The book provides a Preface written by Carolyne Wright, with information about Nasrin's political and intellectual acitivity; a Translator's Note on her criteria of selecting and traslating these poems; a very useful Note at the end of the book where she explains the numerous Nasrin's allusions and notations to Bangladeshi's social and cultural life (names of food, auspicious colors, derogatory expressions, the riots that broke out in Bangladesh in December 1992, the reinterpretation of one of the stories found in a supplement of the Koran, etc.). The last chapters of the book are Notes on the original Bengali book titles and on the translators.
The Game in Reverse is the first poetry volume of Bangladeshi feminist doctor-turned-writer Taslima Nasrin to appear in English translation. Nasrin gained widespread recognition when her best-selling novel *Shame*, was banned by the Bangladeshi government on the grounds that its "inflamatory" tone had provoked tensions between Muslims and Hindus. Since 1994 she has been in hiding following death threat from Islamic fundamentalist groups for her "conspiracy against Islam".
In these collected poems Nasrin, with a fresh and powerful language, denounces the indignities women have had to endure in Bangladeshi Muslim society and touches on such subjects as domestic violence, sexual and employment discrimination, sexual abuse, marriage "merchandise", fundamentalist Islamic violence against women (e.g. Happy Marriage, Character, The Wheel, Pleasure with a Woman, Noorjahan). Nasrin also touches on personal themes and feelings (e.g. Divided, Self Portrait, The Fault of Loneliness).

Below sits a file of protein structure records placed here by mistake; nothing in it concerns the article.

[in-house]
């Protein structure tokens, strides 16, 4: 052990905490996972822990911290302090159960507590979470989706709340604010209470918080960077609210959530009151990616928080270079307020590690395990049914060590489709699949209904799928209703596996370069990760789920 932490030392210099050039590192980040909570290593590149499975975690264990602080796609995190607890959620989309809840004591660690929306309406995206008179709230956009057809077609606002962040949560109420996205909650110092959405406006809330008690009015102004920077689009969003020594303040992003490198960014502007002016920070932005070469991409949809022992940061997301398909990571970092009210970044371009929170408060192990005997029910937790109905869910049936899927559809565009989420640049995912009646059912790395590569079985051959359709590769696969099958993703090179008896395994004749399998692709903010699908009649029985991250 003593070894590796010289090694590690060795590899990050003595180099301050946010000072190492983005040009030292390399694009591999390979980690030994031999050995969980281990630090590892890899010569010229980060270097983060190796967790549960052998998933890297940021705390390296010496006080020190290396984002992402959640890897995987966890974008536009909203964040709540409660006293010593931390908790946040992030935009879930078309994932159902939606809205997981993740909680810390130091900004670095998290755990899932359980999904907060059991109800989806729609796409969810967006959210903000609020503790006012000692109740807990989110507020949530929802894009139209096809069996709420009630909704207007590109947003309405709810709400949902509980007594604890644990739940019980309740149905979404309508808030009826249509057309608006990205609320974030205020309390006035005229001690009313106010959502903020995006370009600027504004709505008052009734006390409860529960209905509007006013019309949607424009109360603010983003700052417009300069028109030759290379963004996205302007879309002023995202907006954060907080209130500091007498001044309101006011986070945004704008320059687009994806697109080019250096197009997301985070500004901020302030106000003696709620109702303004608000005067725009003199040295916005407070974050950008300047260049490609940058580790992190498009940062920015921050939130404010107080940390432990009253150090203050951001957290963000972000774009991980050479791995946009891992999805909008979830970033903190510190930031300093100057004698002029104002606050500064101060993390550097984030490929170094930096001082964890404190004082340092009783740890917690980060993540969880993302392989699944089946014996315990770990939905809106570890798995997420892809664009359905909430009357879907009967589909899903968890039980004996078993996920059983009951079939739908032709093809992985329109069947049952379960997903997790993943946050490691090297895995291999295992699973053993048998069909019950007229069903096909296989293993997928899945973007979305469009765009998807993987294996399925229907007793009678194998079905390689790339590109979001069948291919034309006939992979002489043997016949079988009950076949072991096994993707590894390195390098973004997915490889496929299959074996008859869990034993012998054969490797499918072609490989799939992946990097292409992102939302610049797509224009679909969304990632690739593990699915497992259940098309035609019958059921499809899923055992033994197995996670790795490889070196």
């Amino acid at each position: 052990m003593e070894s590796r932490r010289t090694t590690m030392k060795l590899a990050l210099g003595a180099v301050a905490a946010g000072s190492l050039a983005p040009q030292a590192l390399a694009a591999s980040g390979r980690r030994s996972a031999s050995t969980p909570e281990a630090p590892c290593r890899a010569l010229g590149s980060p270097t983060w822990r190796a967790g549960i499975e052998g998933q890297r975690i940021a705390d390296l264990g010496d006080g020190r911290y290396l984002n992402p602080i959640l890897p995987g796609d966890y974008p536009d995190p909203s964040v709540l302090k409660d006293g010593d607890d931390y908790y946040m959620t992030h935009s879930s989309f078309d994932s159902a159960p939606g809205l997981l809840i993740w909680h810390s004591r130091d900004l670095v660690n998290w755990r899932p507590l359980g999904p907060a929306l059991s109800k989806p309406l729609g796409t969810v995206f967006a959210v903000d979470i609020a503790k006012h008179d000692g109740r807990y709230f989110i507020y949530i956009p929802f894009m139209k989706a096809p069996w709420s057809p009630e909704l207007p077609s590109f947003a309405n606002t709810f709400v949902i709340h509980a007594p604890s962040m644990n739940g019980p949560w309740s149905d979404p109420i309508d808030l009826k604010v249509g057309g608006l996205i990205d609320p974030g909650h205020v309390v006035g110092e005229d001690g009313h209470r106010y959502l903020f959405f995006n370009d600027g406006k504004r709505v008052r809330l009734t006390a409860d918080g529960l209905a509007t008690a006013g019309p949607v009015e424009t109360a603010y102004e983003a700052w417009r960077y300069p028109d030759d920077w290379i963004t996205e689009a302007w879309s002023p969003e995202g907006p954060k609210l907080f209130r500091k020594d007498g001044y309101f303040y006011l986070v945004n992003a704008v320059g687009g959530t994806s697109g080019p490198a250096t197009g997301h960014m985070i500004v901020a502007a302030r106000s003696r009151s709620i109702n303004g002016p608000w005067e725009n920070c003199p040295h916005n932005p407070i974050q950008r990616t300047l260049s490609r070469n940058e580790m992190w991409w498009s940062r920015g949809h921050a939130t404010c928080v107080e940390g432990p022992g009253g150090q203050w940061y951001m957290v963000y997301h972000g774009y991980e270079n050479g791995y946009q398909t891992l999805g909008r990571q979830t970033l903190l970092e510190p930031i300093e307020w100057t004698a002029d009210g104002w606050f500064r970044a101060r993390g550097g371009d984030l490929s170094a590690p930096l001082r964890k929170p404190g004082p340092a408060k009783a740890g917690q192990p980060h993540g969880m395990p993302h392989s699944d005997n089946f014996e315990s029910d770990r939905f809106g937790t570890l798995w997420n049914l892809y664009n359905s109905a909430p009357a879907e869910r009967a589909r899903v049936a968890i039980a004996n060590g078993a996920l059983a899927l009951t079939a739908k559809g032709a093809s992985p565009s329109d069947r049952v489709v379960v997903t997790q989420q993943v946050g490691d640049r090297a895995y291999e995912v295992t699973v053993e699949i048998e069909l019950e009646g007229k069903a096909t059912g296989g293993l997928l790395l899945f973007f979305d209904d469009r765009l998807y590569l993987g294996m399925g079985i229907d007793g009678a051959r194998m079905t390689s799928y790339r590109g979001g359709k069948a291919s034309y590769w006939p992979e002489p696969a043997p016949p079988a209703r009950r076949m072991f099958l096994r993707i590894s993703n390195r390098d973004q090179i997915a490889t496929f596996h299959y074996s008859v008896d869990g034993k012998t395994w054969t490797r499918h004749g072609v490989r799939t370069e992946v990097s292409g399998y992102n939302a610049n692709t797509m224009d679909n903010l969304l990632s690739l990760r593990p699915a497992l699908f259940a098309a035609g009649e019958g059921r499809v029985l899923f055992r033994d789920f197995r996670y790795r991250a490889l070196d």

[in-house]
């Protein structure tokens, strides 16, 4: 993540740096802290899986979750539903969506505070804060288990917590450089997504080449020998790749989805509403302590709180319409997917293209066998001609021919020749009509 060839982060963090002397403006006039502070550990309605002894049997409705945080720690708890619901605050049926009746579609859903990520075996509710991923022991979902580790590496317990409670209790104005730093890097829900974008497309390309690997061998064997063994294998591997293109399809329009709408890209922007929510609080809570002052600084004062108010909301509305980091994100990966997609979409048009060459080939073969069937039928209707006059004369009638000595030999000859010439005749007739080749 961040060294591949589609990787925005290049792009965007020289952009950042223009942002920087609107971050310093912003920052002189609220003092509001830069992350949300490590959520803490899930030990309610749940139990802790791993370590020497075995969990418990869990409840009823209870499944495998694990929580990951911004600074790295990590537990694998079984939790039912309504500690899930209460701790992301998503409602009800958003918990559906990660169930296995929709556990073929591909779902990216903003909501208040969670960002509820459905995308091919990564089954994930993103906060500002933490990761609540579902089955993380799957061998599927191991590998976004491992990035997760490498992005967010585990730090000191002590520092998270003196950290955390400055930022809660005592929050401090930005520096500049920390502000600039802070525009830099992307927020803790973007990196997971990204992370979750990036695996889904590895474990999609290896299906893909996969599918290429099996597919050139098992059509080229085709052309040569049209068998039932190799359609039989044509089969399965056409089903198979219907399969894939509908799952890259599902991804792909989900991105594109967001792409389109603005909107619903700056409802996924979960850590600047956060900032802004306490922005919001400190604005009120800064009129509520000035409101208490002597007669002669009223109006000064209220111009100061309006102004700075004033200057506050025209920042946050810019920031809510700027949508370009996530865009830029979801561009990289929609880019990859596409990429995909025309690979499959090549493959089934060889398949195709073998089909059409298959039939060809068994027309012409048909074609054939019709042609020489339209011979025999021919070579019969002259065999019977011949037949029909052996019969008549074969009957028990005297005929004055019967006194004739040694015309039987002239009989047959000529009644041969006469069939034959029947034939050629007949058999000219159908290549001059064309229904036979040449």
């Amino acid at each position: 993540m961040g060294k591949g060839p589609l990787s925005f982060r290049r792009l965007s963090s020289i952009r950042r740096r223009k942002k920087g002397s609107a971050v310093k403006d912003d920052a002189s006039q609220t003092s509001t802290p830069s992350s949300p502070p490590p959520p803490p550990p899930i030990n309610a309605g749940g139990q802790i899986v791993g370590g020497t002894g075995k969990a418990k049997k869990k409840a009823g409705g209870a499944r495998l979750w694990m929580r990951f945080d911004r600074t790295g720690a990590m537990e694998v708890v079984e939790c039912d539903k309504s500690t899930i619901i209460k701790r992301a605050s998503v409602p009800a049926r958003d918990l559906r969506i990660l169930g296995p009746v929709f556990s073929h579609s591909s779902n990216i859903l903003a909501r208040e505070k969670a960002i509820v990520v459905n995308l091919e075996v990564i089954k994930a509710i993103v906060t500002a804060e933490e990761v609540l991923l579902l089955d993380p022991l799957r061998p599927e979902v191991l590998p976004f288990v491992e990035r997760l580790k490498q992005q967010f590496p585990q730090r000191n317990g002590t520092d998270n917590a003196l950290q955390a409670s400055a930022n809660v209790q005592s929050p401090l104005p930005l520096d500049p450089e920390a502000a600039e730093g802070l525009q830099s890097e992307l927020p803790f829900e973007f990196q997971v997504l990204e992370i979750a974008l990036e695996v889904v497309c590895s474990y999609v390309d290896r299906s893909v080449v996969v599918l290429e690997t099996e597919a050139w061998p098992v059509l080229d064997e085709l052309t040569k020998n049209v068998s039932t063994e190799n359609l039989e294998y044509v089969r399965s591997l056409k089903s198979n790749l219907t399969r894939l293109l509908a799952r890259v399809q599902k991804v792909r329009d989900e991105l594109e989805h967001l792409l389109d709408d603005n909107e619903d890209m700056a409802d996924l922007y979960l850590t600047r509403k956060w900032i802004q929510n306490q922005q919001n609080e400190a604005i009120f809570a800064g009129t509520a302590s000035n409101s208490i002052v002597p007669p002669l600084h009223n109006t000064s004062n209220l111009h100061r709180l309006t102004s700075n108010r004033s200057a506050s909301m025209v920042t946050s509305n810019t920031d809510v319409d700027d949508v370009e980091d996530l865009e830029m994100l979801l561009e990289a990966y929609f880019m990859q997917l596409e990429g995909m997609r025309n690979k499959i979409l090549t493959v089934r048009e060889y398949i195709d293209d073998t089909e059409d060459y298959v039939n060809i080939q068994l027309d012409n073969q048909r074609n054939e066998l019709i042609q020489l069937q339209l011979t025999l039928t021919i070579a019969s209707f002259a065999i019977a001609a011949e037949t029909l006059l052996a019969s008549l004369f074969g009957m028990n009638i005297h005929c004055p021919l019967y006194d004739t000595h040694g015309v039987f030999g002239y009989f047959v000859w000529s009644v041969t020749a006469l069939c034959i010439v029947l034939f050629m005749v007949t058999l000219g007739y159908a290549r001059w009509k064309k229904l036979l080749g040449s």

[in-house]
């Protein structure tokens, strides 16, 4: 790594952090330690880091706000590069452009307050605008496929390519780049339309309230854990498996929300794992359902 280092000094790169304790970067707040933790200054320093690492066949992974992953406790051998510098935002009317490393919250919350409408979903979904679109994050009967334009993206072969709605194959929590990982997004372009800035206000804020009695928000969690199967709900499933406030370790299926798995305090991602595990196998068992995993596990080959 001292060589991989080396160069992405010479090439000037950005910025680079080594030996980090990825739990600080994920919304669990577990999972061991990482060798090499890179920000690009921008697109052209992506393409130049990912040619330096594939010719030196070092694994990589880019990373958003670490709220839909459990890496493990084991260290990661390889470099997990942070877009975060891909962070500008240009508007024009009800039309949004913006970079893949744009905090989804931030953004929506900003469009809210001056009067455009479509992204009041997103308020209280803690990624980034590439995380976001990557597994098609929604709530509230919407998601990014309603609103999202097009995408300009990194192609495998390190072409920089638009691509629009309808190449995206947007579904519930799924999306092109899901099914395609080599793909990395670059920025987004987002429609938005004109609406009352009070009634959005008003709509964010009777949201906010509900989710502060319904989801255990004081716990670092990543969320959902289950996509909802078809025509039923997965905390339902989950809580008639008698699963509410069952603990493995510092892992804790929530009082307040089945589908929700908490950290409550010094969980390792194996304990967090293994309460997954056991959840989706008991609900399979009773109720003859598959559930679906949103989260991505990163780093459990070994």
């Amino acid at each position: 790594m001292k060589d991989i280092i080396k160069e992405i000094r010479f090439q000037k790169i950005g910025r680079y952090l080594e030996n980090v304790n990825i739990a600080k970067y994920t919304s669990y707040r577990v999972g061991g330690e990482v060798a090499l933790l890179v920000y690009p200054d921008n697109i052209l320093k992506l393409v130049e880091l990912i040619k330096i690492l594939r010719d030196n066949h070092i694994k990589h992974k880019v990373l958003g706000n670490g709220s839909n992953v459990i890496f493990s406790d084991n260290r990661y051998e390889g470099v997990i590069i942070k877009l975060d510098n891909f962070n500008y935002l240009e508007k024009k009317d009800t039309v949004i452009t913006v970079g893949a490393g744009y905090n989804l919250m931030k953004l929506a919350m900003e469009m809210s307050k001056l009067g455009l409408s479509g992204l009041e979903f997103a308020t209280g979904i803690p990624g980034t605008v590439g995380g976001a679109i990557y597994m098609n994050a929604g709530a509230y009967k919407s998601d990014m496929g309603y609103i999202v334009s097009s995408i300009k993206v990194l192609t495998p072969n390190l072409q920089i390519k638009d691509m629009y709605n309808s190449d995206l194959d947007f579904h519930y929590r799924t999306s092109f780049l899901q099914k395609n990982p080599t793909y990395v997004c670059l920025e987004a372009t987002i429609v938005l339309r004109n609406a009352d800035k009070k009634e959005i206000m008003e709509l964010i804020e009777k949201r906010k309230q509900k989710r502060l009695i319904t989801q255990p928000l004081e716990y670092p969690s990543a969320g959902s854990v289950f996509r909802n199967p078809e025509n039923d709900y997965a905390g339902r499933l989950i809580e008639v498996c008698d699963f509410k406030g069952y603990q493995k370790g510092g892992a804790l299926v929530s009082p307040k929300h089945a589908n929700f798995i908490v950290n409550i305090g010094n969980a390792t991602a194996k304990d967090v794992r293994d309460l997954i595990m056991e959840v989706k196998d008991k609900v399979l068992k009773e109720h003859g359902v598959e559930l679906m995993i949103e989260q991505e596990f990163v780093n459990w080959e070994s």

It is worthwhile to notice that Huda, Dasgupta, Sarkar are Bengali speakers and poet themselves. Huda is regarded as as one of Bangladesh's leading poets. Wright's translations from Bengali have appeared in many journals; she has also published four volumes of her own poems and a volume of essays, and she has edited two Bengali anthologies. She has won several awards for her poetry and translations, including the Academy of American Poets Prize, the Pablo Neruda Prize, the PEN/Jerard Fund Award, and an Award for Outstanding Translation from the American Literary Translators' Association. Carolyne Wright explains in her "Translator's Note":
In this collection, I have tried to provide a generous representative selection of Taslima Nasrin's poetry from this first decade of her book publishing career... In these translations, I have endeavored to let Taslima Nasrin speak for herself, without interpretations, glosses, or undue embellishment. Notes occur... Such information will, I hope, help English-language readers appreciate the rich, vibrant, and sometimes turbolent cultural milieu out of which these poems emerge and to gain an understanding of the conflicts and concerns that have catapulted Nasrin to global prominence.
These poems are nourished by social issues, and can be given as an example of the lucidity, incisivness, and stylistic freshness of a very special woman writer. The book itself is an example of collaboration among poets in an era where poetry and human rights are equally forgotten.